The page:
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Green Party leader praises anti-incinerator campaign during visit to King’s Lynn

Green Party members visiting King's Lynn

LtoR, Michael De Whalley, Natalie Bennett, Rob Archer, Rupert Read ANL-140423-173313001

Green Party members visiting King's Lynn LtoR, Michael De Whalley, Natalie Bennett, Rob Archer, Rupert Read ANL-140423-173313001

The victory of anti-incinerator campaigners in West Norfolk could kill off similar projects up and down the country, the Green Party leader has claimed.

Natalie Bennett visited Lynn today, Wednesday, April 23, to meet activists and set out the party’s pitch to voters ahead of next month’s European elections.

Ms Bennett said she had watched the campaign against the Saddlebow plant, which Norfolk county councillors voted to scrap last month, closely.

She believes the “great victory” achieved by campaigners here will inspire other similar fights across the country and could also be a watershed for how communities deal with their waste in the future.

She said: “It could well mark the beginning of the end of any new incinerators in Britain. Norfolk is very much leading the way.”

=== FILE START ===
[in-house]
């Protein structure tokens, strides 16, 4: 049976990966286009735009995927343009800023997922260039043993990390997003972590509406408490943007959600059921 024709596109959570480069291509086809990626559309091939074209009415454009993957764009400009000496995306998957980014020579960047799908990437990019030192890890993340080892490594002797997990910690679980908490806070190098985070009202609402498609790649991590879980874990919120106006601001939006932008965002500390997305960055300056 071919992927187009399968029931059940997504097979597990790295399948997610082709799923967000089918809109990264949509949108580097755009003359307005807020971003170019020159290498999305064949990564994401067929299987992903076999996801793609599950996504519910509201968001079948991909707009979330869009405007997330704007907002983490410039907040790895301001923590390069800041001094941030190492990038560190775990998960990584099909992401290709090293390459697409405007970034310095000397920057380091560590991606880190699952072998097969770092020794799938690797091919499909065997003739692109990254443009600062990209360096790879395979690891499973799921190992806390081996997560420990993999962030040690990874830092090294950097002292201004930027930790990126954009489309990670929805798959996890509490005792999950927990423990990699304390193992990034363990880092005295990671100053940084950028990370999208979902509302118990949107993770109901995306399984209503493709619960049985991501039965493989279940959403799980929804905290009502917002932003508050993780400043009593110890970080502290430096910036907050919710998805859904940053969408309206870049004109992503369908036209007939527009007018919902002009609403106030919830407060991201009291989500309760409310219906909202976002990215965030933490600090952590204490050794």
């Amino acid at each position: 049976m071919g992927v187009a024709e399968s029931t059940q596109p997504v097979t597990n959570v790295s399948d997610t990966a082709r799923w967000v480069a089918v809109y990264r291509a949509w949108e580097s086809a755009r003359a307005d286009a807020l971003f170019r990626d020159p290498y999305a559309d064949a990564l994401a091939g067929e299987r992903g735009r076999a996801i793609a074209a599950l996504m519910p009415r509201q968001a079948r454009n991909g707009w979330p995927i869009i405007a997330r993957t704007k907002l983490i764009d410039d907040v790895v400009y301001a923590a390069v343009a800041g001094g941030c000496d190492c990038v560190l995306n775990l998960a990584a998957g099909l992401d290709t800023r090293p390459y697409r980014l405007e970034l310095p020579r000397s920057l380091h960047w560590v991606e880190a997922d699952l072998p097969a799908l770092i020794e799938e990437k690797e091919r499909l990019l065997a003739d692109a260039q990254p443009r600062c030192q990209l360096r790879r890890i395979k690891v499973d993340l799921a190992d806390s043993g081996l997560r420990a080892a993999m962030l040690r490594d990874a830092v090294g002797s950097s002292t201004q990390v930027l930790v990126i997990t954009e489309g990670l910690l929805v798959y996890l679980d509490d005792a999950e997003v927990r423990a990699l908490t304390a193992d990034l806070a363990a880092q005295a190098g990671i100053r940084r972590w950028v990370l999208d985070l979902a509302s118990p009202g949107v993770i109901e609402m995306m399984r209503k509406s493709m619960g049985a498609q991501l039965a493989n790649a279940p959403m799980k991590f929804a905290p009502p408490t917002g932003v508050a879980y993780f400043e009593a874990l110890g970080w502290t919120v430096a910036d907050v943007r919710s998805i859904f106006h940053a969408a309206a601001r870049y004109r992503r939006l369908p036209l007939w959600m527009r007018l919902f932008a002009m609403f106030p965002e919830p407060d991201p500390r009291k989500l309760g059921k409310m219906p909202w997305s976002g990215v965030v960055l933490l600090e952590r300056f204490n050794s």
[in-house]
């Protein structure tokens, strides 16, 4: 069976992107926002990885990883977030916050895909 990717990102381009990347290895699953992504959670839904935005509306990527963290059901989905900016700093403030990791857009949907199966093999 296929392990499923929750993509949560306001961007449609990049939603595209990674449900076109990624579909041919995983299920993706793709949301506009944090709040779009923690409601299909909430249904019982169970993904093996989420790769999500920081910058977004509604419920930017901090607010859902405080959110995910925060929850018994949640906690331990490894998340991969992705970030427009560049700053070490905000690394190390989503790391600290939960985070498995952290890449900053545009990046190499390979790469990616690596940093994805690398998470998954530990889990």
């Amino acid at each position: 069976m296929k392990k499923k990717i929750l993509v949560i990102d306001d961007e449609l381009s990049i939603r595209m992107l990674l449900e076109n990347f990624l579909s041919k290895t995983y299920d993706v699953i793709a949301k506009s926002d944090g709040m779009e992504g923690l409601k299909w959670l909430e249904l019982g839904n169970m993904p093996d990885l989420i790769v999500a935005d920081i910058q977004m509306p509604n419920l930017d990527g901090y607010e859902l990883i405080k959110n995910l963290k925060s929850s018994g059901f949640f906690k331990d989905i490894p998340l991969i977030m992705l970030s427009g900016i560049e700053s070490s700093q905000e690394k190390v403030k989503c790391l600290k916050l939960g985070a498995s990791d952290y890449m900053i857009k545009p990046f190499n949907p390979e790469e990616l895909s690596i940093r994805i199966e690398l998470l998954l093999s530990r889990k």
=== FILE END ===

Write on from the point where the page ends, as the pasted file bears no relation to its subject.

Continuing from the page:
Michael de Whalley, the party’s co-ordinator in West Norfolk, said the Greens wanted to make West Norfolk a stronger community, adding: “The incinerator campaign has started that.”

And Rob Archer, a prospective candidate for the party at next year’s West Norfolk Council elections, said: “People realised this town was under threat, but I look round and see the potential of King’s Lynn.

“It’s very difficult to walk or cycle around. The bus service could be a lot better and we’ve got a major problem with low level air pollution in London Road. That’s something that is going to have to be addressed soon.”

Although the Greens are the main opposition party on Norwich City Council, they won only one West Norfolk Council seat in 2011 and currently hold none of the seven European Parliament seats for the East of England region.

But their lead candidate, Dr Rupert Read, said the party had “real potential” to make gains.

And Ms Bennett added: “People are looking for change. They recognise the current economic model is only working for the few.”

 

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